Until then, Landau said, he assumed that good technology automatically created jobs and national wealth. He now is affiliated with economic growth research programs at both Stanford and Harvard. "I try to serve as a bridge between academic economists, industrial and business leaders, and the technologists - the scientists and engineers who develop new technology," he said.
The Federal Reserve Bank "worries about the next few months or years; we are worrying about the next 15 to 20 years," Landau said of the Stanford researchers. "What kinds of jobs our children have could be a very big problem unless we can better understand the complexities" driving differences in the productivity growth of nations, industries and firms.
Small differences in annual national economic growth can make a major difference in the next generation's standard of living, said Stanford economist Michael Boskin, who chaired President Bush's Council of Economic Advisers.
"Differences of just a few tenths of a percent in the growth rate, compounded over a generation, make the difference between the success and failure of a nation relative to its own history and to its competitors," Boskin said before the conference.
"In the late 19th century, the typical citizens' standard of living was substantially higher in the United Kingdom than in the United States. Today it is 50 percent higher in the United States, as a result of American economic growth, on average, exceeding British economic growth by less than a half percent per year."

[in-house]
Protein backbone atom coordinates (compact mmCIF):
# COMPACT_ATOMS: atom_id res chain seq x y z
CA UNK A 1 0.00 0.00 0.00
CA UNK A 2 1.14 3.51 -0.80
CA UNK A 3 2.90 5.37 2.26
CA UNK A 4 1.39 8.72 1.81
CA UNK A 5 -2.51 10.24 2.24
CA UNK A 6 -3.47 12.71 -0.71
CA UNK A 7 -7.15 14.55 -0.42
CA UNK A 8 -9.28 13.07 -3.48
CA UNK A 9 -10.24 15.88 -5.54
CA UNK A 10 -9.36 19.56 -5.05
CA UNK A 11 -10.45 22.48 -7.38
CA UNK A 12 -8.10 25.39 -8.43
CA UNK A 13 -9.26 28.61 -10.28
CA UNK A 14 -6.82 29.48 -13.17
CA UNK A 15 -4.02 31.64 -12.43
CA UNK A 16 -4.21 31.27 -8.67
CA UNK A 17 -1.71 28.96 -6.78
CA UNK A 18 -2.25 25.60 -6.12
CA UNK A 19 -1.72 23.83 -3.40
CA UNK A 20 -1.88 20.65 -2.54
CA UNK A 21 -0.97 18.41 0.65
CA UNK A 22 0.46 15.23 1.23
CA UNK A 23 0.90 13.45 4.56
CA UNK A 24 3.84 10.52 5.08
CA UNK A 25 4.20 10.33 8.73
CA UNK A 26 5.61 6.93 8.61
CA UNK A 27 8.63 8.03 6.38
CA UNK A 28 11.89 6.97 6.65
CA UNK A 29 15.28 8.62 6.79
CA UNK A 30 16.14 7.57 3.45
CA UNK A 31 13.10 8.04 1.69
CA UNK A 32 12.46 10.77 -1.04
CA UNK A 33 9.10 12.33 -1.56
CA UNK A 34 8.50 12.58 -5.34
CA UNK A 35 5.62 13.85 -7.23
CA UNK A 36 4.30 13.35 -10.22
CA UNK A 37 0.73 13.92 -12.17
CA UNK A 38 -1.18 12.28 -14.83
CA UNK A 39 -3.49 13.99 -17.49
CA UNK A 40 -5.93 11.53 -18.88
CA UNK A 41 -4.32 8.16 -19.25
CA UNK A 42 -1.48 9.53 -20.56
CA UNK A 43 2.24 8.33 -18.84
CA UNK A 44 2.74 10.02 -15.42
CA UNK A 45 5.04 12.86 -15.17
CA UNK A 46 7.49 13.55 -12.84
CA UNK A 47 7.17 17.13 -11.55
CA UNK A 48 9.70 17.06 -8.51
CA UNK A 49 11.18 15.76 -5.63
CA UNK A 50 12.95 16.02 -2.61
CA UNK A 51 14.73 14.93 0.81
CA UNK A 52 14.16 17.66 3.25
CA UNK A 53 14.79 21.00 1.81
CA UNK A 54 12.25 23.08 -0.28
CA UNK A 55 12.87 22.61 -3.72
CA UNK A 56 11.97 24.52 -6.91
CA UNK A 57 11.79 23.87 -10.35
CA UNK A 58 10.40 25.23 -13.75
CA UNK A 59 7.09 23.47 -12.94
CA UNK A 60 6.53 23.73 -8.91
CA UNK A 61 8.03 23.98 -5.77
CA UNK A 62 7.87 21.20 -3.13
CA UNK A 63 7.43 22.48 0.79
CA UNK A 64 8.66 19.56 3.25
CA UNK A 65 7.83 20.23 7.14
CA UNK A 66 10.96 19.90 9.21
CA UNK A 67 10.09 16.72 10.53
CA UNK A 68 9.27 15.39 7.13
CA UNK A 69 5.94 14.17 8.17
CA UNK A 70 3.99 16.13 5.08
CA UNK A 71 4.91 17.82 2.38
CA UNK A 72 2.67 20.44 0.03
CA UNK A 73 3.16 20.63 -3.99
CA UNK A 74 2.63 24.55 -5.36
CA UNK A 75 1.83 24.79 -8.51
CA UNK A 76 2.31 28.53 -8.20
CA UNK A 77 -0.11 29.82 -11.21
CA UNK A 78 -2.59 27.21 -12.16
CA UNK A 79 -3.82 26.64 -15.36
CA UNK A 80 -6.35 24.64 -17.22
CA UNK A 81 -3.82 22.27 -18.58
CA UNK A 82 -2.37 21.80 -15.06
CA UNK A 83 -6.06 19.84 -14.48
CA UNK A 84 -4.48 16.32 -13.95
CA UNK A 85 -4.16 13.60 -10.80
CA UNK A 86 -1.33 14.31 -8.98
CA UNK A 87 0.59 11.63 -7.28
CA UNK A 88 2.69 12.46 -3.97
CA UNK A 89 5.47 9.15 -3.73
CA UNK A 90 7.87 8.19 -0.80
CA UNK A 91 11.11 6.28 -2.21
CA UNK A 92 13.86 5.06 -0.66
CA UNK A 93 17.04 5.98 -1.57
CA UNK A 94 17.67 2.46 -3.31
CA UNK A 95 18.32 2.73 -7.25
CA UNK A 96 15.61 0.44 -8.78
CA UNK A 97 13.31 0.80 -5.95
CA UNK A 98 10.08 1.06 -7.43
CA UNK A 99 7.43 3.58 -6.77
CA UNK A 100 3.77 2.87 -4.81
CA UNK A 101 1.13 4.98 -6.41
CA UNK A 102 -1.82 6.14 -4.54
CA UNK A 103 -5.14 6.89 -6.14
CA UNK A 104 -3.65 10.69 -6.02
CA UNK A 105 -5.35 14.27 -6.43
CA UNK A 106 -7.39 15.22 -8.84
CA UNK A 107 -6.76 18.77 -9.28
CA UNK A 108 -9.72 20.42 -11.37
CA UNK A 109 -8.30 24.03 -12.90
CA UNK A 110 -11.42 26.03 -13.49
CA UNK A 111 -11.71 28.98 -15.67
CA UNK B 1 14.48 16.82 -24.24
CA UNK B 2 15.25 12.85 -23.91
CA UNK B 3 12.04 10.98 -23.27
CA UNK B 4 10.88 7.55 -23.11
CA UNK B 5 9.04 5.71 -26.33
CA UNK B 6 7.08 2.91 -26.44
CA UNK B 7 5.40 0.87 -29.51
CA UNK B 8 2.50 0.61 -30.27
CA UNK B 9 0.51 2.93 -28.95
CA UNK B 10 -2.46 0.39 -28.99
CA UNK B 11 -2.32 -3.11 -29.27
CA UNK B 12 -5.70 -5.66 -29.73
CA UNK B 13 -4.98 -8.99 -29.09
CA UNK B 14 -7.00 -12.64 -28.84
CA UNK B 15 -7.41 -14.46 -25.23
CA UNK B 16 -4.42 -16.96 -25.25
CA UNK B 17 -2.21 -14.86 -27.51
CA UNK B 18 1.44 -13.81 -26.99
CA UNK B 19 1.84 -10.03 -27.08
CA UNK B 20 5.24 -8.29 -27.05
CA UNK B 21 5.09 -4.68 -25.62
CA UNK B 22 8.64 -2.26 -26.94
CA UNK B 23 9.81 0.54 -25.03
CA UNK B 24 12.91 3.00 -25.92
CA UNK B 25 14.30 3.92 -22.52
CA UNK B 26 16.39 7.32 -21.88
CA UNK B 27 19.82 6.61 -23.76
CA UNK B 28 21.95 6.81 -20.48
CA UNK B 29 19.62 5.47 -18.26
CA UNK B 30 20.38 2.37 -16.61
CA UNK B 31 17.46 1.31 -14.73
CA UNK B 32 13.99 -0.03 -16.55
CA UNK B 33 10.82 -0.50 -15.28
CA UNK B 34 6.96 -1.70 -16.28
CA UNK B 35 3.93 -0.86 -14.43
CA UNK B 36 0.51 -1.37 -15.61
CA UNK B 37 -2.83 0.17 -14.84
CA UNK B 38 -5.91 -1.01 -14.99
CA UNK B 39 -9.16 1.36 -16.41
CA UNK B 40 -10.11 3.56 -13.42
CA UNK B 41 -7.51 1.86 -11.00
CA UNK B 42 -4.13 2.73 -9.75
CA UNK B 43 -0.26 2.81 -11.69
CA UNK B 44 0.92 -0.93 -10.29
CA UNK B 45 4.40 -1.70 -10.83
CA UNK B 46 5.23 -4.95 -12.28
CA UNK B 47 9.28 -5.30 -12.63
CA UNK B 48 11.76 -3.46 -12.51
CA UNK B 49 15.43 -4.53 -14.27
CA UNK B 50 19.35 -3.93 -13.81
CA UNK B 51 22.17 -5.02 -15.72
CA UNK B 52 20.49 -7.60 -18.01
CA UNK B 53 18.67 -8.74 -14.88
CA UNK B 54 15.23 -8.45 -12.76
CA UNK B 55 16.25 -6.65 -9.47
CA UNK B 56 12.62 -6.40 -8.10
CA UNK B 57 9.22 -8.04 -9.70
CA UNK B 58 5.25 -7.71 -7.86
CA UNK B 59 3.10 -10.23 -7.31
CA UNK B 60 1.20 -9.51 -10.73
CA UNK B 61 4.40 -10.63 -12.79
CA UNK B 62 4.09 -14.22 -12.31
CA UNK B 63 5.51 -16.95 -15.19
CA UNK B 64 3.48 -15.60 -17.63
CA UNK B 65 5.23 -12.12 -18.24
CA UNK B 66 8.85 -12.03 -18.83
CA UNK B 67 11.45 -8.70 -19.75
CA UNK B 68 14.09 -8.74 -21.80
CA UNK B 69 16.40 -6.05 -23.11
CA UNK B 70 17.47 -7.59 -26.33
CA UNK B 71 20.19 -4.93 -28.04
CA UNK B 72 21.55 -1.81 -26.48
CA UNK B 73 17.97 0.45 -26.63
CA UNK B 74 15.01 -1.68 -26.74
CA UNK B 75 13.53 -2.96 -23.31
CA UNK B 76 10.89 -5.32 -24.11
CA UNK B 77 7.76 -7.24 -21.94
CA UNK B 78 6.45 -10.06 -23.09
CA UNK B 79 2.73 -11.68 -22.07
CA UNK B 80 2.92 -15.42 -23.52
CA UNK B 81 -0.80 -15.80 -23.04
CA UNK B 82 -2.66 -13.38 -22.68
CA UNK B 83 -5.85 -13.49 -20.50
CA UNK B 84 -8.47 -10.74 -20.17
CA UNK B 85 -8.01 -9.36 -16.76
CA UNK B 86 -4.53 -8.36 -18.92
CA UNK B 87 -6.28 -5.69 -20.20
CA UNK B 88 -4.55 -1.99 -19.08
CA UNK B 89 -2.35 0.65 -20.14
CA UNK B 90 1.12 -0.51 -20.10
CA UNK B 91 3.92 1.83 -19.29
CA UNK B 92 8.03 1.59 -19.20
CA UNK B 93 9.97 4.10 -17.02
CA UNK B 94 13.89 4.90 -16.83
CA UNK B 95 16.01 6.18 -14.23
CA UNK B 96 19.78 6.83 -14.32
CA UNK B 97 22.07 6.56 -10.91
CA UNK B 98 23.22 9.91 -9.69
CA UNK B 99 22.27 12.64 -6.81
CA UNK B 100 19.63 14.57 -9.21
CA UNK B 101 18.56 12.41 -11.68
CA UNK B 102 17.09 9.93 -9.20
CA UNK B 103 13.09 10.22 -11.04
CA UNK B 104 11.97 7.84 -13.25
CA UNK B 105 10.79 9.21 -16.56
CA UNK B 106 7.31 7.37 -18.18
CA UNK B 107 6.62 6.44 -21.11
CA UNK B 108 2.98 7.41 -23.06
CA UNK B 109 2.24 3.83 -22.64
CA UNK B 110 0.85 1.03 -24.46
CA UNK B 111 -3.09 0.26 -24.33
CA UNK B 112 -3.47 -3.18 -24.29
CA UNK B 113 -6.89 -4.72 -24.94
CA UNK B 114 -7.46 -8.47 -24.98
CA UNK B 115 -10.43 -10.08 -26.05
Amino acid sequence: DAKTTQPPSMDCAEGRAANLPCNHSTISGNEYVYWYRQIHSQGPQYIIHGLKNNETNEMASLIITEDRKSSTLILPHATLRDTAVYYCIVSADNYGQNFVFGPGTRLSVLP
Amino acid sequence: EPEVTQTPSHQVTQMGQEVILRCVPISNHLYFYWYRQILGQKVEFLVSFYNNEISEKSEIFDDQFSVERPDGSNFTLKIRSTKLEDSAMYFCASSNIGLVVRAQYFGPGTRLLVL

Understanding why and how that happened has become very important to growth economists, said Paul Romer of the University of California-Berkeley.
Theory of convergence
Much of the discussion focused on the validity of the economic theory of convergence. It predicts that countries are only temporarily economic leaders, because laggards have several advantages that cause their economies to grow at a faster rate than those of the leaders, explained Moses Abramovitz, Stanford professor emeritus of economics. New growth theories, historical studies and comparative analyses of countries' postwar performance indicate, however, that economic "catching up" is my no means automatic.
"There has not been convergence between rich and poor countries over the last generation," said Henry Rowen of the Stanford Graduate School of Business and Hoover Institution. He attributed this to social and policy inadequacies in the poor countries, including a tide of economic nationalism and socialism from the 1960s to mid-1980s that discouraged economic growth.